The first fledging DJ I ever met—surely some sort of prophecy for my now total immersion in electronic music—was one of my best college friends, Sam, whose CDJ rig, propped up by stacks of Mandarin language textbooks and various weed paraphernalia, took up about half of his shoebox dormitory. Over his four academic years, Sam eventually renounced the craft, apoplectically citing an incident wherein a group of tasteless frat bros jeered at his booty house set at a fundraiser. But he did manage to keep his love for club culture. The proletariat pied piper of our friend group, he spearheaded our barely-legal ventures into New York City’s nightlife playground in 2014. Once, he wrote a fervent fan email to the promoters of DirtyBird, a “tech funk” label from his home turf in the bay area, containing the sentence, “You’re a DirtyBird, I’m a DirtyBird, we’re all DirtyBirds,” which somehow scored him VIP entrance and plus-6 guestlist to their showcase at the velvet-roped dance club Marquee in Chelsea. Once we pulled up, he stomped to the front of the line, right up to the bouncer who was convincing a suited man to buy 400 dollar bottle service in exchange for entry, and cut his own striking figure in a well-worn Carhartt sandstone jacket.
From then on, Carhartt popped up with a curious frequency. There was a DJ I visited in Manchester, who saved up a portion of his café side job wages to buy a Work in Progress (WIP) navy blue parka and still kept the giant shopping bag atop his empty cardboard KRK boxes; an underground artist friend, who flipped wore the Carhartt-logoed beanie backwards because “everyone has one” (although it didn’t stop her from purchasing); and then, just the other day, my visit to an illegal basement venue with a black Carhartt sticker slapped onto the upper-left hand side of the escape door, through which my friends and I would have to run if the cops came. These seemingly stochastic occurrences point to the larger question of what EB’s Sound and Style, a vertical founded on the investigation of club aesthetics, tries to answer. How do you dress the dance music subculture?
There are several strategies: a respected label or artist can found a brand to perpetuate their existing identity, as in the cases of our many cited examples in the article The Future of Club Music Merch. Luxury lines like GmbH, AMUSH, and Mowalola, meanwhile, evoke club-adjacent sartorial language of the aspirational partygoer. There’s also the Adidas and Nike route of investing in the community. But in the era of activations and cross-collaborations, many brands are an amalgam of all three.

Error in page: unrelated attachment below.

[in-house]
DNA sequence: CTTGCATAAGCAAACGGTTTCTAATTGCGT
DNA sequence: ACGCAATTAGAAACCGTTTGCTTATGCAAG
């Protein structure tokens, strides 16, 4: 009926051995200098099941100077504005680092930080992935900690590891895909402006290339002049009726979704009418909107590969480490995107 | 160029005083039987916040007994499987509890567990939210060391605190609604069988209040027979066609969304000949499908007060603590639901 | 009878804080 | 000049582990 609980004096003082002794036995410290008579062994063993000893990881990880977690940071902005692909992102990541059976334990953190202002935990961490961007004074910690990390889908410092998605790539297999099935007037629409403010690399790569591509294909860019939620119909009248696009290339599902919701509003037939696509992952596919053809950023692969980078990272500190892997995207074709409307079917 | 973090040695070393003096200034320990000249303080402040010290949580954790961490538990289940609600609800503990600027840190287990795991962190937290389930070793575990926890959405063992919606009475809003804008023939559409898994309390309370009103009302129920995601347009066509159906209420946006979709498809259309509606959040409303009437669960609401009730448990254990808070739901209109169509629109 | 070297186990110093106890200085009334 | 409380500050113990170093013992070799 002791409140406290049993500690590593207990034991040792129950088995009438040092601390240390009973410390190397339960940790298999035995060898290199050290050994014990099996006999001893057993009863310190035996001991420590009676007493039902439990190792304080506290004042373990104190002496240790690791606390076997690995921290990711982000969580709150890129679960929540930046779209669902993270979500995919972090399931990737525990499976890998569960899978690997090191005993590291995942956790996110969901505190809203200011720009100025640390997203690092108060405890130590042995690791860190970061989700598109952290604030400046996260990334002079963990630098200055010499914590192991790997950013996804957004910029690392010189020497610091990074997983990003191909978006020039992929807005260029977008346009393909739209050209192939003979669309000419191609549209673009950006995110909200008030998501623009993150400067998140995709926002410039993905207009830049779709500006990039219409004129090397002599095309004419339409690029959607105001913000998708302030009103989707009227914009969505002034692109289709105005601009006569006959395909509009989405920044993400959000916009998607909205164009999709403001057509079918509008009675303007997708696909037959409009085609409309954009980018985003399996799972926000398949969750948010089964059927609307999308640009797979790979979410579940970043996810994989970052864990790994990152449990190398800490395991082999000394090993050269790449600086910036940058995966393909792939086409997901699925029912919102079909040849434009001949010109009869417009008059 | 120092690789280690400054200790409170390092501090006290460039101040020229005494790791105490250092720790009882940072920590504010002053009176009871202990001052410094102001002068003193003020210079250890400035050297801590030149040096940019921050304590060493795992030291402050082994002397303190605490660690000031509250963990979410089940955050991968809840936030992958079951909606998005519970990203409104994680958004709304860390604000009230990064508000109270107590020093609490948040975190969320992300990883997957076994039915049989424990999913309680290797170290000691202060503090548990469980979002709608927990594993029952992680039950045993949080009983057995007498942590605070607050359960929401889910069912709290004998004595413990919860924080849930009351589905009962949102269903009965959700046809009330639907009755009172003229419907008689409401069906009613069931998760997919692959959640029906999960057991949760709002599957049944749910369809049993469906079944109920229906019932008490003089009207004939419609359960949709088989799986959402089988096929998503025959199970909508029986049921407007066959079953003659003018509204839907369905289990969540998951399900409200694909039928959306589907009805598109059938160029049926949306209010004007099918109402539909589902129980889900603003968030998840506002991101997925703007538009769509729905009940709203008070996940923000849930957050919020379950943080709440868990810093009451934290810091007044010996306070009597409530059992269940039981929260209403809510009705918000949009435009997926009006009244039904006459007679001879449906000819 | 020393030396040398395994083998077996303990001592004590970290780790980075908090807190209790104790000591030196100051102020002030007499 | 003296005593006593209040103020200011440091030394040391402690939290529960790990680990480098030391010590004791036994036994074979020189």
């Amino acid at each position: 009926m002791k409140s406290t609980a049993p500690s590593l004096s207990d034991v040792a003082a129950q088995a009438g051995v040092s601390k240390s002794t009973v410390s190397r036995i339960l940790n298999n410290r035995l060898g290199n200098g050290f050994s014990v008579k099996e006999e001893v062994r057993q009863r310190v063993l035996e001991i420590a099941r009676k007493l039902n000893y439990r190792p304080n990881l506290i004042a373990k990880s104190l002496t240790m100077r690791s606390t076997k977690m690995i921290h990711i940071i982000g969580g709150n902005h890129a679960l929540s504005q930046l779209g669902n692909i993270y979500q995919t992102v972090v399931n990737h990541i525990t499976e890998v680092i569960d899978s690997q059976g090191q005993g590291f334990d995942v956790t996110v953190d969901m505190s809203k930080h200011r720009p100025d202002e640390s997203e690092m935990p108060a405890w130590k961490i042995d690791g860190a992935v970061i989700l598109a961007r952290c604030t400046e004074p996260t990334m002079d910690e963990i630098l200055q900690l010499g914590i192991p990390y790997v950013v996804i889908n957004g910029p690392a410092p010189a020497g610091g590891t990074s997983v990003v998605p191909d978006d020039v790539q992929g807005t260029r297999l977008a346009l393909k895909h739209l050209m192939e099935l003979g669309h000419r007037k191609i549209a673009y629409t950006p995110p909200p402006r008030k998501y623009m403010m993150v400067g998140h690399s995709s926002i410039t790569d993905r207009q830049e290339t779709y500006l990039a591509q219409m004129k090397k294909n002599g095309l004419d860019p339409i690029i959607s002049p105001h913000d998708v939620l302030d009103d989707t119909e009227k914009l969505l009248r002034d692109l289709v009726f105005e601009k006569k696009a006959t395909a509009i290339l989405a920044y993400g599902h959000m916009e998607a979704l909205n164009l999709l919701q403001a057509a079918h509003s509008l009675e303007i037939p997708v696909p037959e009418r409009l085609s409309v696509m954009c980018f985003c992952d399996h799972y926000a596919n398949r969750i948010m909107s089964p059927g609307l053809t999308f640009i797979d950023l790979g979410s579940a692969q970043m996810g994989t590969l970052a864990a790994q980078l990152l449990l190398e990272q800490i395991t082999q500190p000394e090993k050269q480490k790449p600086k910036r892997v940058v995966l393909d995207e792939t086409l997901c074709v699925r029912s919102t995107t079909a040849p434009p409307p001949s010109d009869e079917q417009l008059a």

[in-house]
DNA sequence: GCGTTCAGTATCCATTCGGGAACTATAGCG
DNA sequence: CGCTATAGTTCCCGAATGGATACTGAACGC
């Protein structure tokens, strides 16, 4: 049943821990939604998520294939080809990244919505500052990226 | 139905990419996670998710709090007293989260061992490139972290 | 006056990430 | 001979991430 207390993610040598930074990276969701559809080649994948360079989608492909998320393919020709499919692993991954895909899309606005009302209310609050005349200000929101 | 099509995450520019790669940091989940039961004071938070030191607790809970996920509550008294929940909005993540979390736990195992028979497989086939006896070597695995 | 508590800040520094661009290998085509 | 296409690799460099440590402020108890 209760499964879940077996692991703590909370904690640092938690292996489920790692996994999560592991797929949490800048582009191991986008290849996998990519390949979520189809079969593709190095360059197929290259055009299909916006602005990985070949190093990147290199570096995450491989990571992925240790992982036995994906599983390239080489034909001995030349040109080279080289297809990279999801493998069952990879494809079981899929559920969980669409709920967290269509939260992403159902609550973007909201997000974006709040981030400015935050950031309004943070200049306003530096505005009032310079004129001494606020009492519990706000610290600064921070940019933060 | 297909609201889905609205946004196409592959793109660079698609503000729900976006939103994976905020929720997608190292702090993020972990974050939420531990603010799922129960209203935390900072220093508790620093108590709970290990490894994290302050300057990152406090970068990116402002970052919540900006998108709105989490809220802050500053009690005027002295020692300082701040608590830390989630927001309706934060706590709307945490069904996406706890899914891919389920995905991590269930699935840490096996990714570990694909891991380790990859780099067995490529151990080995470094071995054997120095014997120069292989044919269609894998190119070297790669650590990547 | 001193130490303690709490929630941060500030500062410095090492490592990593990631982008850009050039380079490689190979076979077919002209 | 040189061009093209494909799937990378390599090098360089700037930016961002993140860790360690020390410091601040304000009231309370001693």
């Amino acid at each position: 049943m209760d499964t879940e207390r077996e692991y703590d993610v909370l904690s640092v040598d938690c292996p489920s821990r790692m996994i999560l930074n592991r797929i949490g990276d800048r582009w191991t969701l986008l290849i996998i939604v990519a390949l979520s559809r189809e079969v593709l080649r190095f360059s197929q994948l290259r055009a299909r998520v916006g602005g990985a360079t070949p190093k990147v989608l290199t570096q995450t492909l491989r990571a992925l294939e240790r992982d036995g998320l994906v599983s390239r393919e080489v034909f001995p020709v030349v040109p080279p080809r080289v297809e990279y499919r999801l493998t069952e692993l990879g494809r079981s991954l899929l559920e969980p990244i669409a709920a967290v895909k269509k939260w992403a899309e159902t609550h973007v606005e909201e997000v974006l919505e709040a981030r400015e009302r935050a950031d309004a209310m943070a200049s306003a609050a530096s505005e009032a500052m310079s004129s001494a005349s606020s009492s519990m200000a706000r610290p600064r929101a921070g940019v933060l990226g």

In the past, Carhartt WIP, the European scion of American parent company Carhartt, has yoked itself to music’s fashion vernacular in a number of symbiotic ways. Among them are Carhartt WIP Radio Rewind’s series with the reggae and dub hues of the British label Trojan Records, collaborations with Detroit techno stalwarts Underground Resistance on a capsule collection, partnerships with Gosha Rubchinskiy’s skate line Paccbet and Heron Preston, and projects alongside Terraforma Festival in Italy, Club Marabo in Barcelona, and Soul Skate in Detroit. Carhartt WIP’s most notable alliance, of course, is with online radio platform NTS, a relationship that began around 2011 shortly after the station was launched and has continued to present day, most recently involving the NTS WIP emerging artist development program, with such underground disciples as Nazar and Crystallmess.
Last year, Vogue Business reported on the changing landscape of streetwear: “Gen Z shoppers also prize event-specific merchandise like concert T-shirts for their marriage of exclusivity and cultural currency.” The article then pointed to Hypebeast survey results, wherein consumers cite musicians as the most credible figures in the industry. “Luckily, we didn’t really need to wait for a survey to define musicians as credible people,” say the heads of Carhartt WIP Music, Philipp Maiburg and Michel Leuffen, in response to the quote. “Since the 1990s, Carhartt WIP has always been rooted in contemporary subcultures. Not just music, but also skateboarding and art. We would endorse DJs long before this artform became about the cult of personality.”